A case of right place, right time, looking in the right direction. This is Emma, a barn owl. Emma wasn’t quite satisfied with the perch that they had placed her on, so she opted for a bit of higher ground. She took flight and landed on the roof. Of course, she was tethered, but that didn’t matter. She got to spend a few seconds on the roof, certainly less than a minute, before they coaxed her down again. I just happened to be looking in that direction and was able to get off two shots before she left her throne. Thankfully, the Nikon P510 decided that there was enough contrast to focus. Of the two shots that I took, only this one was usable.
The cool thing about the Internet and blogging in general is that there are always voices out there that will challenge you. Here, thankfully, is no different. In my post yesterday about the P510 and printing above a certain size, I made an assertion that one would get crappy output above 8 x 10, perhaps; however, that was a faulty assertion, I have found out.
After reading comments I thought: Certainly, this could be pilot error; after all, I would say that as far as printing is concerned, I’m a neophyte, or newbie to be sure! So, off to experiment some more I went. I went back into the archives to gather some different photos, some that have less challenging dynamic ranges, details, etc. Some normal, everyday shots. The ones included in this gallery are those that I chose. I decided to dedicate this batch of paper and ink to learning. I’m sure that I’ll get some good prints out of it, but that’s not even the point now. The point is to learn how to deal with difficult prints.
Admittedly, I was very surprised. They printed in 12 x 18, flawlessly, without hitch, save for another small head clog which was easily remedied. I just printed them, as is with little adjustment save for a tiny bit of saturation as well as some contrast. I was pleased.
Following a playbook from Earl, I downloaded the software that he said that used to print some photos from the S90, Perfect Resize 7.5. I have a 30 free trial. However, after only using it on a few images, I must say that I will purchase a copy – here’s why.
After running the photo of the Grand Canyon that I struggled with so much and having PR increase it to 16 x 24 @ 300 dpi, I printed it again and there it was, in all of its glory, the “missing” detail. Now, I have a print suitable for framing, and I will. Very impressive. I’m glad that Earl mentioned it, but I’m not surprised, he has lots technical knowledge to be sure! I’m glad that I met him!
Craig Tanner once said in one of his workshops: When people call me talented, I tell them that I just survived being untalented. I like that. I’m taking my baby steps and my lumps on learning about printing … just like I had to do in the darkroom!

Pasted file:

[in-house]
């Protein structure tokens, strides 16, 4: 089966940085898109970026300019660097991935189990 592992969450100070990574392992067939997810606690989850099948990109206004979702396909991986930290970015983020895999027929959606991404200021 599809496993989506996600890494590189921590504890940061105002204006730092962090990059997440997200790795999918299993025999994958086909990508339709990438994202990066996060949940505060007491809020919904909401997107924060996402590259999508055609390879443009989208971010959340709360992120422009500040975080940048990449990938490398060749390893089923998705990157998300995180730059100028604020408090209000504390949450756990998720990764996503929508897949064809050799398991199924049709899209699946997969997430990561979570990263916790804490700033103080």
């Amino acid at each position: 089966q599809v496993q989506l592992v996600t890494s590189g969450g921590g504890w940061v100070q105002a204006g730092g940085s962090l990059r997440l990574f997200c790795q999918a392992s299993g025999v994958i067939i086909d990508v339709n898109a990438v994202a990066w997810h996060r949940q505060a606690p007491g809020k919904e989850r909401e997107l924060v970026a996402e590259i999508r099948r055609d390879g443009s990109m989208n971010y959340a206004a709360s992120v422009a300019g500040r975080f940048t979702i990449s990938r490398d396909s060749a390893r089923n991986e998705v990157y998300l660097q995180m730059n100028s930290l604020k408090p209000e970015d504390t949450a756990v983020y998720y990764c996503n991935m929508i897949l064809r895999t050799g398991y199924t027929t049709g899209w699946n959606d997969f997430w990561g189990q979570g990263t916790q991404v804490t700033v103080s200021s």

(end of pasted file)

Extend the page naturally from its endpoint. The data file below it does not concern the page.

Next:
Thanks to all of you who commented for giving me something to think about and question my findings.
Generally, the smaller sensors found in compact cameras will produce images that are more than acceptable for casual photographers.
However, the more serious photographers who pay more attention to details and want even higher quality in a picture will be better off with a camera with a larger sensor.
~Easy Basic Photography
I’m still going through my Grand Canyon photos. This one, I really like. On the screen, it looks magnificent. However, it is teaching me a few lessons about sensor size, details, maximum printing sizes, etc.
Anytime that a camera comes out there comes with it the inevitable technical discussions, mainly about sensors. One of the few things that I rarely hear about is the quality of the end result, the print … if that is where you are going.
Of late, I’ve been reading so many articles about sensor size, pixel size, etc, that my eyes are getting crossed, but I’m learning a lot and much dawning of understanding is starting to happen. My story here is not scientific, merely allegorical. The link to one of the better, more understandable articles is provided in the above quote.
I’ve been trying to print the above photo off and on today. At first, I discovered that I had a clogged print head. After I got that squared away, printing began in earnest. I started out small. I printed 6 x 9, or 152mm x 229 mm, for my metric friends … this will be important later as there is a tiny bit of math involved here. I printed it both on matte paper as well as luster. Both came out decently, with the luster having a slight edge because of the higher contrast and deeper blacks.
After I got that the way that I wanted it on matte paper, I decided to print a 12 x 18 of the same print. Wow! What a disappointment that was. It was rather muddy looking and, in some areas, pixelated, basically beyond the point of resolution that the camera had to offer. As you know, manufacturers are always talking about pixels. Well, the Nikon P510 has 16 MP, or about 16 million super-duper tiny pixels crammed onto that tiny piece of real estate of 25 square mm, each not very capable of gathering light or detail.
So, here’s the math of the enlargement.
P510 sensor size 1/2.3 inches, or 5.76 x 4.29 mm, very, very tiny. Just 2/10 of an inch on the LONG side! Here’s what I asked of it: Take your 25 mm square (5.76 x 4.29 = 24.71 mm^2) and become as 12 x 18 print! (305 mm x 457 mm = 139,355 mm^2). Well, that’s asking it to grow by 5,575 times! Not gonna happen, regardless of the number of pixels that it has in it. Just not gonna happen! A more reasonable growth that it can seem to handle is 1,393 to get to 6 x 9 or 152 mm x 229 mm. I’m not sure where the top is, but I think that you MIGHT be able to go to 8 x 10, but I don’t know.
Of great interest, to me, was to find out that the sensor in the P510 is smaller than that of the Kodak Disc camera, which was 11 mm x 8 mm – As a matter of fact, about 1/3 the size!!! I remember how crappy the enlargements were for that one! And the 4/3 system sensors are the same size as 110 film, 17 x 13 mm. Seems like we haven’t really moved on. LOL